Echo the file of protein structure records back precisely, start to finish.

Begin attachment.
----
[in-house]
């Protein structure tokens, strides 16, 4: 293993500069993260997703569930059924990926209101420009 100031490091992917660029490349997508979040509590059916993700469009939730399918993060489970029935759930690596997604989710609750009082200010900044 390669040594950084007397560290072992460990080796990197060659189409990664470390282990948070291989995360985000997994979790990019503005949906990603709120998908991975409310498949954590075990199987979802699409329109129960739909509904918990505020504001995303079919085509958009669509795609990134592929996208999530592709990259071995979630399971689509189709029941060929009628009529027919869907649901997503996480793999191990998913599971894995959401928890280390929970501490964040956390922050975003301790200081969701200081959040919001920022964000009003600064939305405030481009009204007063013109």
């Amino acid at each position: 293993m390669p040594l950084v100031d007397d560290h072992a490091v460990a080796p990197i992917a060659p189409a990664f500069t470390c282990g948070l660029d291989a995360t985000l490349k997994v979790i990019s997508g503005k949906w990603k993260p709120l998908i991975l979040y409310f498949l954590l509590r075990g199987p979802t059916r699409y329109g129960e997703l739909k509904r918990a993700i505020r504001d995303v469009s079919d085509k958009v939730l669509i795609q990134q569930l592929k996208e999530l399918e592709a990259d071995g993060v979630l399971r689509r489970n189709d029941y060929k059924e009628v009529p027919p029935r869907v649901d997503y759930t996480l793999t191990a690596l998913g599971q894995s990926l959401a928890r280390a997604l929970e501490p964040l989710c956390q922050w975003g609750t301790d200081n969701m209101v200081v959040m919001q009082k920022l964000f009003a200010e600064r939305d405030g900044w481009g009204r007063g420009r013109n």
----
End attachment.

[in-house]
């Protein structure tokens, strides 16, 4: 293993500069993260997703569930059924990926209101420009 100031490091992917660029490349997508979040509590059916993700469009939730399918993060489970029935759930690596997604989710609750009082200010900044 390669040594950084007397560290072992460990080796990197060659189409990664470390282990948070291989995360985000997994979790990019503005949906990603709120998908991975409310498949954590075990199987979802699409329109129960739909509904918990505020504001995303079919085509958009669509795609990134592929996208999530592709990259071995979630399971689509189709029941060929009628009529027919869907649901997503996480793999191990998913599971894995959401928890280390929970501490964040956390922050975003301790200081969701200081959040919001920022964000009003600064939305405030481009009204007063013109």
């Amino acid at each position: 293993m390669p040594l950084v100031d007397d560290h072992a490091v460990a080796p990197i992917a060659p189409a990664f500069t470390c282990g948070l660029d291989a995360t985000l490349k997994v979790i990019s997508g503005k949906w990603k993260p709120l998908i991975l979040y409310f498949l954590l509590r075990g199987p979802t059916r699409y329109g129960e997703l739909k509904r918990a993700i505020r504001d995303v469009s079919d085509k958009v939730l669509i795609q990134q569930l592929k996208e999530l399918e592709a990259d071995g993060v979630l399971r689509r489970n189709d029941y060929k059924e009628v009529p027919p029935r869907v649901d997503y759930t996480l793999t191990a690596l998913g599971q894995s990926l959401a928890r280390a997604l929970e501490p964040l989710c956390q922050w975003g609750t301790d200081n969701m209101v200081v959040m919001q009082k920022l964000f009003a200010e600064r939305d405030g900044w481009g009204r007063g420009r013109n």